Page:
This is the solution devised by a group of scientists from Wageningen to break the deadlock in the discussion on the future of agriculture. In this one, two camps face each other. We are pleading for more intensification, to get out of the ground as much as possible. The other camp is in favor of a transition to a less production-oriented agriculture that protects nature and the environment.
“Farmers are getting in the way now,” says Martha Bakker, professor of land use planning at Wageningen University and Research (WUR), who initiated the plan. “The solution we found is: take them apart.
The researchers drew up a map of all the agricultural land in the Netherlands, more than two million hectares. According to them, more than 845,000 hectares are suitable for intensive agriculture. These are mainly fertile clay soils in Zeeland, at the head of North Holland, Flevoland and the northern regions of Groningen and Friesland.
The rest, over 1.1 hectares, is predestined in their plan for “green” agriculture that respects nature. These are mainly the poorest sandy soils of North Brabant, Limburg, Gelderland and Drenthe and areas of peat meadows. Intensive farming is grouped together in large agro-parks near the port of Rotterdam, Schiphol and Westland.
In the plans of the Wageningen researchers, natural spaces are relieved because they are integrated into green agricultural areas. The use of pesticides and fertilizers is reduced by more than half. Relatively fewer resources are required on fertile soil. These are mainly used on poorer soils.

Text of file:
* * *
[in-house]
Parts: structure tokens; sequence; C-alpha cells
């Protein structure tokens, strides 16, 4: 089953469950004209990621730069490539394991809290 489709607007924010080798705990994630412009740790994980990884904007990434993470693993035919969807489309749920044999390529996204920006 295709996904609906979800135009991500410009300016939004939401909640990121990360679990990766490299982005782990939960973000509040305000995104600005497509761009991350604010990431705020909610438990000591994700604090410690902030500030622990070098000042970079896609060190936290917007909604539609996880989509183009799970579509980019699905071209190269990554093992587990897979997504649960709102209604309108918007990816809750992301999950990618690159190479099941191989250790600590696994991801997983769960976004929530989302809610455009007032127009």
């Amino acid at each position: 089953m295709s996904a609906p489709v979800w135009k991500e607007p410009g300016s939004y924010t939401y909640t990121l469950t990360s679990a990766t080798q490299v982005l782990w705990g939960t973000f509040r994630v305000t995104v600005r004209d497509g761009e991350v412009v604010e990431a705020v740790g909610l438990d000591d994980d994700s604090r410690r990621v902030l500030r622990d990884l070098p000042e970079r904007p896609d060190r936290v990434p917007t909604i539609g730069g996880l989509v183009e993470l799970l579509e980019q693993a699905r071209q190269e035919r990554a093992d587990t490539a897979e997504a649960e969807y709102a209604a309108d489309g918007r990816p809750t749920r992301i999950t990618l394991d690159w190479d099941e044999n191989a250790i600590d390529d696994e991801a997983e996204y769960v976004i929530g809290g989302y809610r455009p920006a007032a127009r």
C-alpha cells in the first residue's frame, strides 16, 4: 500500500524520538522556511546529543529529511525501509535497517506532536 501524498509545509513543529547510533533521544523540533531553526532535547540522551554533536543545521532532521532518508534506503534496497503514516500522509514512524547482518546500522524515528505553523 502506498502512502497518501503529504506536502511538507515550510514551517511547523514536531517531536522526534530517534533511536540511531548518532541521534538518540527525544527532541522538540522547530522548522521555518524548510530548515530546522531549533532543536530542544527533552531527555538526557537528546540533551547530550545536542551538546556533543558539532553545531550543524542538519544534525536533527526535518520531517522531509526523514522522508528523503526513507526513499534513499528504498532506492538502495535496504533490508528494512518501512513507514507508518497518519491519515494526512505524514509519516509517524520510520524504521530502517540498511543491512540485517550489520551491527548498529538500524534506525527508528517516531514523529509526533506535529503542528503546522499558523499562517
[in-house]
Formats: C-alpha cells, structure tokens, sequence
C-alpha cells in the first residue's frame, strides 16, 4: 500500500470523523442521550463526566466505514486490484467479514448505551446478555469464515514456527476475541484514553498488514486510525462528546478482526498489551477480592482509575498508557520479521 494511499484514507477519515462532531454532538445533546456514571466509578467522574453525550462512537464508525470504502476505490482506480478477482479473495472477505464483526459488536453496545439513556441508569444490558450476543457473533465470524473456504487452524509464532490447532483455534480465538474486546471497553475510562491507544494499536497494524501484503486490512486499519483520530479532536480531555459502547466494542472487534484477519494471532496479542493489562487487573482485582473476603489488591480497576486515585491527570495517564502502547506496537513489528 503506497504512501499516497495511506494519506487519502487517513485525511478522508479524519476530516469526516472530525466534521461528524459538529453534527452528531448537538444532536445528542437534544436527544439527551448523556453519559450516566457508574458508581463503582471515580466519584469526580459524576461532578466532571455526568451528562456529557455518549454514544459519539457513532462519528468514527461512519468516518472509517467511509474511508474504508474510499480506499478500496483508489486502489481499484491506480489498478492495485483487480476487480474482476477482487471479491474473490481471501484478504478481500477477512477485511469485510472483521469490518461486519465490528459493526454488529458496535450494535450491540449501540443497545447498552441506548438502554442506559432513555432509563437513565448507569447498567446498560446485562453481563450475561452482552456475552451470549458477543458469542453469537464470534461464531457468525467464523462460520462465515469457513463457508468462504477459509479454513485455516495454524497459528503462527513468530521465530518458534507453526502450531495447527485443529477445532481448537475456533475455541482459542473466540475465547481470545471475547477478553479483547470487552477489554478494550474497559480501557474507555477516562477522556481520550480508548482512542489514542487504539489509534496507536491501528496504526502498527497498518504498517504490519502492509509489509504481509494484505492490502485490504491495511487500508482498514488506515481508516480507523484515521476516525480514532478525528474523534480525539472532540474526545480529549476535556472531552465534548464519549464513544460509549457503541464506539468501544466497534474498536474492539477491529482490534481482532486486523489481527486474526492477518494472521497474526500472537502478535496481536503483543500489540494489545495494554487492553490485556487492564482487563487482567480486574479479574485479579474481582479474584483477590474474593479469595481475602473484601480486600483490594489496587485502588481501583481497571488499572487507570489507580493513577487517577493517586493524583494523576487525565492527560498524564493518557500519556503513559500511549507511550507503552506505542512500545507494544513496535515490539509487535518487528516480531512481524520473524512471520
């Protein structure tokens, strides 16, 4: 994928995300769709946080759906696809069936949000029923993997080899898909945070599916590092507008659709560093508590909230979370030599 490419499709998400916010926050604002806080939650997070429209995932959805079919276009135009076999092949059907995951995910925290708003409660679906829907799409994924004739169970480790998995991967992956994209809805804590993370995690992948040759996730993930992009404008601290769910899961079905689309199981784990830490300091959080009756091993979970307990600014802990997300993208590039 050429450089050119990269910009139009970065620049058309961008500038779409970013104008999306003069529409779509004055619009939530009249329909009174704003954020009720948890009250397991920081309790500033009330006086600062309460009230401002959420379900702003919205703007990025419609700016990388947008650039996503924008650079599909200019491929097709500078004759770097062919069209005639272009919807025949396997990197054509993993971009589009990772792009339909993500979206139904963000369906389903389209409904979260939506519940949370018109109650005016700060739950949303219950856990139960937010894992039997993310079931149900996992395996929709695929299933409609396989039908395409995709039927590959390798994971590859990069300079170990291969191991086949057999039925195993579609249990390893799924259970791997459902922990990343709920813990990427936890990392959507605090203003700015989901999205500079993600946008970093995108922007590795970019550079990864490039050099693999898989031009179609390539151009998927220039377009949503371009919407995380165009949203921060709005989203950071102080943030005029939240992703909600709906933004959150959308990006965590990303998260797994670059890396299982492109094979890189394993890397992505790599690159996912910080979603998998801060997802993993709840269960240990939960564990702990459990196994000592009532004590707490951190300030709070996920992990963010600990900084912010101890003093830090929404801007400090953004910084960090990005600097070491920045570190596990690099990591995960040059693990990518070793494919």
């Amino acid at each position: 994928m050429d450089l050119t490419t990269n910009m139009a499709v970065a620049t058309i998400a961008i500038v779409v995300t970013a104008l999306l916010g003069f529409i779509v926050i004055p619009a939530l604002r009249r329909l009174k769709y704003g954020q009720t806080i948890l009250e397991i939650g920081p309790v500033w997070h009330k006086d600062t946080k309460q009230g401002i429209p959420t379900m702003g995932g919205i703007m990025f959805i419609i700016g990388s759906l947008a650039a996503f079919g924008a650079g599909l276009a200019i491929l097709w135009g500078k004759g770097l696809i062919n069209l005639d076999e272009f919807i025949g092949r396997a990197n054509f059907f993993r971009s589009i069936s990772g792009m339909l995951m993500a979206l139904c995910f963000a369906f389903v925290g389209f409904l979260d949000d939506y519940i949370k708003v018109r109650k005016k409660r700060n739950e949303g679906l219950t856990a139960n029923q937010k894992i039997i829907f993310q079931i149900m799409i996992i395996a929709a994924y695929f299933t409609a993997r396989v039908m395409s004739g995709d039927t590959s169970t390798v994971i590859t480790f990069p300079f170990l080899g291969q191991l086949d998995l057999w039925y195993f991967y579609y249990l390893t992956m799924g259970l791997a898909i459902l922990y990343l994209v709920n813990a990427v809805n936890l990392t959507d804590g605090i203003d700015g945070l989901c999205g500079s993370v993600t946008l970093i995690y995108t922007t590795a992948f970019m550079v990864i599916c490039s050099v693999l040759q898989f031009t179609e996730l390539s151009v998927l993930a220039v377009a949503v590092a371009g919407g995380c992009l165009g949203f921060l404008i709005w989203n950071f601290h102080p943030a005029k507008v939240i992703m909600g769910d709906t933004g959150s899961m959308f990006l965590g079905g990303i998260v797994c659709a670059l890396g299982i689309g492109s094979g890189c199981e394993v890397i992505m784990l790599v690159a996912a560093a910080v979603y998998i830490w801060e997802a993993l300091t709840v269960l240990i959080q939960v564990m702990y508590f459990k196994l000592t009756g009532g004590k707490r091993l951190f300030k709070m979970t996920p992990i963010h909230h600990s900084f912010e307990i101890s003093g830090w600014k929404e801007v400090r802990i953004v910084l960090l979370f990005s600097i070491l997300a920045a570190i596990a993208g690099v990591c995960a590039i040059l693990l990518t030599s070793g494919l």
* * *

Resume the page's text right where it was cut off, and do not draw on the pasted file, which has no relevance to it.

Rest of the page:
As most of the agricultural land in the Netherlands is now intensively used, the plans constitute a major greening operation, as more than half of the land is intended for extensive use. As a result, the number of cows in the Netherlands, for example, will decrease by 30 to 40 percent.
Implementing their plans would result in a nationwide land consolidation that will take decades, Bakker says. The central government must take the lead in this regard. Researchers estimate the costs of the plan at 80 billion euros.
Former minister Cees Veerman, leader of a coalition that recently advocated a transition in agriculture, thinks dividing the Netherlands into agricultural areas is a good idea. “If it’s gradual.” According to Veerman, it would be a great job for a new Ministry of Agriculture and Space.
The agricultural organization LTO Nederland sees nothing in a zoning descending from the Netherlands. According to LTO, it should be left to farmers how they conduct their business.